7 Science-Backed Reasons You Should Spend More Time Alone
Being alone doesn't mean you have to feel lonely.
Posted Aug 05, 2017
When I suggest spending a few minutes alone to clients in my therapy office, I often hear comments like, “I’m too busy to make time for myself,” or “I can’t sit still. I need to be productive.”
Inserting a little solitude into your overfilled schedule isn’t a waste of time, however. And the busier you are, the more likely you are to benefit from some quiet time. A multitude of studies tout the benefits of solitude. Here are just a few science-backed reasons for spending more time alone:
1. Alone time increases empathy.
When you spend time with a certain circle of friends or your co-workers, you develop a “we versus them” mentality. Spending time alone helps you develop more compassion for people who may not fit into your inner circle.
2. Solitude increases productivity.
Although many offices have started creating open floor plans so everyone can communicate more easily, studies show that being surrounded by people actually kills productivity. People perform better when they have a little privacy.
3. Solitude sparks creativity.
There’s a reason a lot of authors or artists want to go to a cabin in the woods or a private studio to work. Being alone with your thoughts gives your brain a chance to wander, which can help you become more creative.
4. Being alone can help you build mental strength.
We’re social creatures, and it’s important for us to have strong connections with other people. But solitude is essential to building mental strength. Studies show the ability to tolerate alone time has been linked to increased happiness, greater life satisfaction, and improved stress management. People who enjoy alone time experience less depression.
5. Solitude may reduce behavior problems in kids.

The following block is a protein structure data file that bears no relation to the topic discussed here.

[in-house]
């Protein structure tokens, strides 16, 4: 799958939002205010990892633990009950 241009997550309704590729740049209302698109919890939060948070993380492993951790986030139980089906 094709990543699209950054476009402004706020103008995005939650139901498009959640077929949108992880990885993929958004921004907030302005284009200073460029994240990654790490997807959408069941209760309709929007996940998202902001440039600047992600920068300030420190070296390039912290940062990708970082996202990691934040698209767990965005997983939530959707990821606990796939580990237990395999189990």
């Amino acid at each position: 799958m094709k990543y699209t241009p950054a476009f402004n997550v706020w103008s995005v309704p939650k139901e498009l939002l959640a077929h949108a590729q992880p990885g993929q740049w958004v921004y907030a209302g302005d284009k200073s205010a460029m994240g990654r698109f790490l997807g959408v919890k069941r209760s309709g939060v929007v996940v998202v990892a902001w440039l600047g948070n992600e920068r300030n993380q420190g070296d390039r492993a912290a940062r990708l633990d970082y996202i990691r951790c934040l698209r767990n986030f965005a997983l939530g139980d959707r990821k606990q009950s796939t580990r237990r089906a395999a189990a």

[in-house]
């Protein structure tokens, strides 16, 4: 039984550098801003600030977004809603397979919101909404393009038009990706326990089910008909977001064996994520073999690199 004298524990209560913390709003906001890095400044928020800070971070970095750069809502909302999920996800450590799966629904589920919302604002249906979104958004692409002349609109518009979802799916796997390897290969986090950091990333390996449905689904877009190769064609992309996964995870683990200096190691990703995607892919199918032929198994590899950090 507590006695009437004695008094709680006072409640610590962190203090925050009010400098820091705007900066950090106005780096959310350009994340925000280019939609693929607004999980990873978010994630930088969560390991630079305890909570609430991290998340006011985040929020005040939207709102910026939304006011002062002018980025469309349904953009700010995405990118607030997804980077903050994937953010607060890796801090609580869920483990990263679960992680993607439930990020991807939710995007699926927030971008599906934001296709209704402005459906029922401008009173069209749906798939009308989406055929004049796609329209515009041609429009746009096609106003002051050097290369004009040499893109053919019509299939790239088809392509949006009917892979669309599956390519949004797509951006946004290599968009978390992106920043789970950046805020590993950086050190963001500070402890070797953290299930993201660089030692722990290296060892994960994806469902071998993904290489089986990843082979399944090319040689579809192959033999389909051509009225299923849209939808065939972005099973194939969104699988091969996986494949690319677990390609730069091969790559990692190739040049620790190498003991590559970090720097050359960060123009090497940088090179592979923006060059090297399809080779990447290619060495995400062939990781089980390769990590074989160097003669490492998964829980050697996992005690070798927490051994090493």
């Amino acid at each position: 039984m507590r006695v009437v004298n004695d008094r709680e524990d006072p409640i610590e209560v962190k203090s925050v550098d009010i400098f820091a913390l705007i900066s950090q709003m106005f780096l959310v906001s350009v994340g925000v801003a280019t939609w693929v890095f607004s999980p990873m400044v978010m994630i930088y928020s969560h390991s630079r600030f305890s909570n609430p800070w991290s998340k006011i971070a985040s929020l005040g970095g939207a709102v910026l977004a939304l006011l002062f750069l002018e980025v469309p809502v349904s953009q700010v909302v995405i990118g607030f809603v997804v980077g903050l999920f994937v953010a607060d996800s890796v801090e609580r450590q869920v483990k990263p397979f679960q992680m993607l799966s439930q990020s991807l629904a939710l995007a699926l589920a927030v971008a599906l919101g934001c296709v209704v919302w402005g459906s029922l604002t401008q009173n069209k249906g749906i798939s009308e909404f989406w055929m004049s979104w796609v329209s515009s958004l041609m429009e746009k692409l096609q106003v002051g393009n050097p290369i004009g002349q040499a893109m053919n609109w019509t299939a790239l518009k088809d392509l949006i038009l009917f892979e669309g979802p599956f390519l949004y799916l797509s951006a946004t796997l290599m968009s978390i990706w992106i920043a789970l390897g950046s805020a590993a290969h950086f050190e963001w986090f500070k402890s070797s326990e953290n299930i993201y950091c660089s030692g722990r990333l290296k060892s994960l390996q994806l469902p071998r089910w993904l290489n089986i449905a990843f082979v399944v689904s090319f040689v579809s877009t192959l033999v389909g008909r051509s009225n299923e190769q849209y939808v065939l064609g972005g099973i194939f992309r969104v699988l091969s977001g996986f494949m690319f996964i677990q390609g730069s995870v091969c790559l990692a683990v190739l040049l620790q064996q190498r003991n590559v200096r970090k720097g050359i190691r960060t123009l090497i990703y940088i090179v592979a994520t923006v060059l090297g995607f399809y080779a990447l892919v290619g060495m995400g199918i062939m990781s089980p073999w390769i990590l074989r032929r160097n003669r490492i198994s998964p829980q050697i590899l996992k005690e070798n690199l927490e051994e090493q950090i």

When you carve some solitude into your schedule, you show your children that being alone is healthy. Research shows that kids who learn to be by themselves are better behaved than other children, so be a good role model and teach solitary skills early.
6. Being alone gives you an opportunity to plan your life.
Most people spend a lot of time planning weddings and vacations, but never plan how to get the most out of life. Spending time alone can give you a chance to ensure there’s a purpose to all of your hustling and bustling. Quiet space provides an opportunity think about your goals, your progress, and the changes you want to make.
7. Solitude helps you know yourself.
Being alone helps you become more comfortable in your own skin. When you’re by yourself, you can make choices without outside influences. And that will help you develop more insight into who you are as a person.
Create Time to Be Alone
Just last week, someone said to me, “I don’t have a problem with alone time at all. In fact, I crave it. I often dream about being alone on a deserted island.” Well, if you find yourself daydreaming about being alone on a deserted island, I’m going bet you aren’t incorporating enough alone time into your life. Set aside a few minutes each day to be alone with your thoughts — just 10 minutes a day can help. Silence your electronics, and allow yourself to think for a few minutes.
If you aren’t used to solitude, it can feel uncomfortable at first. But creating quiet time for yourself could be a key to becoming the best version of yourself.
Want to know how to give up the bad habits that rob you of mental strength? Pick up a copy of 13 Things Mentally Strong People Don't Do.
Long, Christopher R. and Averill, James R. “Solitude: An Exploration of the Benefits of Being Alone.” Journal for the Theory of Social Behaviour 33:1 (2003)
Dossey, L. (2016). Solitude: On Dining Alone, Cellphones, and Teddy Bears. EXPLORE: The Journal of Science and Healing,12(2), 77-83.